Deliver warm, up to 45°C (113°F), humidified oxygen. It must be humidified to warm sufficiently. This technique works better when using an endotracheal tube rather than using a mask, but the difference is not enough to warrant intubating the patient.
Infuse crystalloid warmed to 40°C to 42°C (104°F to 108°F). Insert a peritoneal lavage catheter (see the “Diagnostic Peritoneal Lavage” section in Chapter 24), and infuse isotonic dialysate (1.5% dextrose with potassium) at 40°C to 45°C (104°F to 113°F). Alternatively, use normal saline or lactated Ringer’s as the dialysate. Infuse 10 to 20 mL/kg; retain it for 20 to 30 minutes and then aspirate it.34
Irrigate through a nasogastric or rectal tube, using crystalloid no warmer than 45°C (113°F). Infuse ≤300-mL aliquots in an adult; aspirate and replace that volume every 15 minutes. Don’t bother irrigating a urethral catheter; there is not enough surface area to make much difference. Warmed fluid can also be lavaged through large-bore thoracostomy tubes, with one placed anteriorly (second or third interspace, mid-clavicular line) and the other posteriorly on the same side (fifth or sixth interspace, posterior axillary line). Run 40°C to 42°C (104°F to 107.6°F) crystalloid into the anterior tube, and drain it out of the posterior tube. If only one tube is used, use 200- to 300-mL aliquots.34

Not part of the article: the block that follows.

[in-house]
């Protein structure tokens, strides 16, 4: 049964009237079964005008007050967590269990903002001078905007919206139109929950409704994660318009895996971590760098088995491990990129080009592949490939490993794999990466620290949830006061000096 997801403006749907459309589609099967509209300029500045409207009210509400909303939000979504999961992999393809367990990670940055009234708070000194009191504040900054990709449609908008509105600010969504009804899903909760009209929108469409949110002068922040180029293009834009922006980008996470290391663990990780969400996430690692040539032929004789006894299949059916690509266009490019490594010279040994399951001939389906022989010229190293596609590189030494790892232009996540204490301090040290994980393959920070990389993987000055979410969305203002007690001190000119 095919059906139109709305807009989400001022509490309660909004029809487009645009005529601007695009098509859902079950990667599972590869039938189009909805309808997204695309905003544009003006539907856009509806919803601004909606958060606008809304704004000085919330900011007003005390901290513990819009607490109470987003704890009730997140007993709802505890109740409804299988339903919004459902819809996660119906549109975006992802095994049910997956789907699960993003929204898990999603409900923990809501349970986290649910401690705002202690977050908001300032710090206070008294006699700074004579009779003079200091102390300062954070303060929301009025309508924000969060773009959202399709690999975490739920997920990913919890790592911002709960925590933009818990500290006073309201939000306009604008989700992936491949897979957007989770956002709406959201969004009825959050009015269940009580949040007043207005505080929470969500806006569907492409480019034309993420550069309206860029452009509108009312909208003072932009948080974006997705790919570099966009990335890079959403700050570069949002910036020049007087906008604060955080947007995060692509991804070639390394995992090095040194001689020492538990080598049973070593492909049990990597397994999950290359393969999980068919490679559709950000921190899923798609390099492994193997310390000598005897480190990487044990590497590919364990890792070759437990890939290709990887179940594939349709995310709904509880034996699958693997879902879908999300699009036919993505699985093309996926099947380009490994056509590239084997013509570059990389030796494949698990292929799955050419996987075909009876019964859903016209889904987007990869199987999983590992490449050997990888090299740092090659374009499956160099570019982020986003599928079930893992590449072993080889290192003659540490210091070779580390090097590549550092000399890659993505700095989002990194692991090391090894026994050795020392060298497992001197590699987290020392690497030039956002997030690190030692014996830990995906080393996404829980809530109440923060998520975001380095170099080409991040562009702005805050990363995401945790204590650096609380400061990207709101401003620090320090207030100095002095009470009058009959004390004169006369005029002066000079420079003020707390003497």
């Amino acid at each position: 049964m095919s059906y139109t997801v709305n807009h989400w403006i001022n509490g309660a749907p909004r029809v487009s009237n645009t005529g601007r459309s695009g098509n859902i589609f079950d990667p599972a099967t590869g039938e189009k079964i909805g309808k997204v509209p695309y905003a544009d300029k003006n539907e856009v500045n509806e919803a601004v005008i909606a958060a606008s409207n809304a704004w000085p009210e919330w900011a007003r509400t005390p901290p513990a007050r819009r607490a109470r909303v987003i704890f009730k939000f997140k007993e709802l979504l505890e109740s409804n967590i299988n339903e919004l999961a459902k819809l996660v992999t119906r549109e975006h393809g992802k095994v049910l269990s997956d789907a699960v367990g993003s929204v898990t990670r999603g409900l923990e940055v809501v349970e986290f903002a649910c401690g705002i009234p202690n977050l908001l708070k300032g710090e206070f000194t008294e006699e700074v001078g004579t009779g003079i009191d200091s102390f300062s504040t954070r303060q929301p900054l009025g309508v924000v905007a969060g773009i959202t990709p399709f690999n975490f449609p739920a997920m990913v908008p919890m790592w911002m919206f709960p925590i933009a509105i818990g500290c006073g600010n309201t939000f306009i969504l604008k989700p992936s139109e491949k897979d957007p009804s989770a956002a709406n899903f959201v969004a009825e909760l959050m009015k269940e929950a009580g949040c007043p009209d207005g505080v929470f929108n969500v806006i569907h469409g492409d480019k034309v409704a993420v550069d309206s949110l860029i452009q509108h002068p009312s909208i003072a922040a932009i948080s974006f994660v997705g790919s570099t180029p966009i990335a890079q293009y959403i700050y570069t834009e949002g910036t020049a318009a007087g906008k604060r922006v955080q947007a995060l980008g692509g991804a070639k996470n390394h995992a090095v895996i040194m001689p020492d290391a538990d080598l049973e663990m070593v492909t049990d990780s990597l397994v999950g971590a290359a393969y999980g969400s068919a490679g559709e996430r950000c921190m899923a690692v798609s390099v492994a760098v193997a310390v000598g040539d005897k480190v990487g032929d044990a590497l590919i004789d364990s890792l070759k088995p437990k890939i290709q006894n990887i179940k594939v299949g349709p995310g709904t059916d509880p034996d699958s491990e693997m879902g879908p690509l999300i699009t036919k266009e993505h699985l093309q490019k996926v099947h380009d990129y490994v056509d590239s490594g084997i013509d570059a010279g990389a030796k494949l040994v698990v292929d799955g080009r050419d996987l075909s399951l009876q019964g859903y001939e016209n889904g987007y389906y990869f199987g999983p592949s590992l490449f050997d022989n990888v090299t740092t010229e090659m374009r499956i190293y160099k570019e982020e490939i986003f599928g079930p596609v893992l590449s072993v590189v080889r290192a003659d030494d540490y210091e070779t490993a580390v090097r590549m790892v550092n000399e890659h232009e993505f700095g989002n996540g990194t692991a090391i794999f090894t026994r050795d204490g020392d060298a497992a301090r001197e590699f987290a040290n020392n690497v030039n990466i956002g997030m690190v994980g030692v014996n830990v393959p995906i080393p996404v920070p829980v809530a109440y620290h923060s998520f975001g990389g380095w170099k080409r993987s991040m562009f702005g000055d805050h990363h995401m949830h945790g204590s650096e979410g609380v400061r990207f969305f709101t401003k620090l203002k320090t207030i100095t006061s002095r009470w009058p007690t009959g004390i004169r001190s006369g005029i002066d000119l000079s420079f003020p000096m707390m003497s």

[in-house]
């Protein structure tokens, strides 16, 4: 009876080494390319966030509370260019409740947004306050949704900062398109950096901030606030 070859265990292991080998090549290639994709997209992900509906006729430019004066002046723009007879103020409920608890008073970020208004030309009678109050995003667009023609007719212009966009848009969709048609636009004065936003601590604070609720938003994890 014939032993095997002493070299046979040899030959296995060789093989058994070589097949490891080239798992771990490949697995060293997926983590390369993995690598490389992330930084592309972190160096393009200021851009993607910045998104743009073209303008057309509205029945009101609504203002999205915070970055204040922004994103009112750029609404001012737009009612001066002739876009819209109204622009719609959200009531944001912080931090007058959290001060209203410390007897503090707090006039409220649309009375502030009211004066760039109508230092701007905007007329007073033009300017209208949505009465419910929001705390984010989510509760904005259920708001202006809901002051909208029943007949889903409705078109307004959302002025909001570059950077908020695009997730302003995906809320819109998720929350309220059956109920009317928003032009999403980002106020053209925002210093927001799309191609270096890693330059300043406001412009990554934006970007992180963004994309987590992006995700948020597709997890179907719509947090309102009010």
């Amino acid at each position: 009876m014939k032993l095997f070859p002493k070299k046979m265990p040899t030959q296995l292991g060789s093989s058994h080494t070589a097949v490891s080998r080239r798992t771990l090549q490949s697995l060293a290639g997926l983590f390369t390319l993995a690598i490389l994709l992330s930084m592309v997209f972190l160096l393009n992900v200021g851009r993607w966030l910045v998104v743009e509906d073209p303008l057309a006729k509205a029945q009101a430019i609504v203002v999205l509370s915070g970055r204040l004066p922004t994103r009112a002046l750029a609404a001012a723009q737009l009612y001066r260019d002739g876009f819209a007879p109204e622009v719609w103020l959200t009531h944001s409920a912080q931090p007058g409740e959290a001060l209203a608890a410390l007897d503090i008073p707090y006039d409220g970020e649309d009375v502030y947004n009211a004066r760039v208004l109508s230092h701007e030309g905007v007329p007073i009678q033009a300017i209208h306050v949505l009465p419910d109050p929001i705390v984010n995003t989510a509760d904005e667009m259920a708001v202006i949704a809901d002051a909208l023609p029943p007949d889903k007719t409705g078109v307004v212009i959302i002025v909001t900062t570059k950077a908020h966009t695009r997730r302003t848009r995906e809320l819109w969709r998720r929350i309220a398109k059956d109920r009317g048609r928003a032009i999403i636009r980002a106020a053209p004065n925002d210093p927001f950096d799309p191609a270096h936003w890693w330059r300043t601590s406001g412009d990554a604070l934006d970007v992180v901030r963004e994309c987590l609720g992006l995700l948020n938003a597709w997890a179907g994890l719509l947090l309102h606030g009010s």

As with hypothermia, it is far better to prevent than to treat frostbite. If frostbite or any of its precursors, such as “frostnip,” occur, remove any jewelry and make a decision whether to thaw the body part immediately. If there is a possibility it could refreeze, keep it frozen until it can be kept thawed. If it thaws spontaneously, prevent the area from being refrozen, because that will worsen the injury. Do not purposefully keep tissue frozen, because that can result in greater tissue damage and morbidity.
Administer fluids, ibuprofen/nonsteroidal anti-inflammatory drugs (NSAIDS), and pain control, if possible.
If the proper equipment and methods are available and definitive care is >2 hours away, attempt to rapidly rewarm the affected part using a water bath at 37°C to 39°C (98.6°F to 102.2°F). If a thermometer is not available, ensure a safe water temperature by placing an uninjured hand in the water for at least 30 seconds to confirm that the water temperature is tolerable and will not cause burn injury. Continually, but carefully, warm the water to maintain the target temperature. Circulate the water around the injured part without letting the skin touch the hot sides of the container.35 Because the nose and ears are often involved, soaking or carefully using chemical warmers over a thin cloth, rather than immersion, may be required. Administer analgesics during rewarming and as needed afterward. Using anti-inflammatory medications such as ibuprofen 12 mg/kg/day and topical Aloe vera may decrease tissue loss.36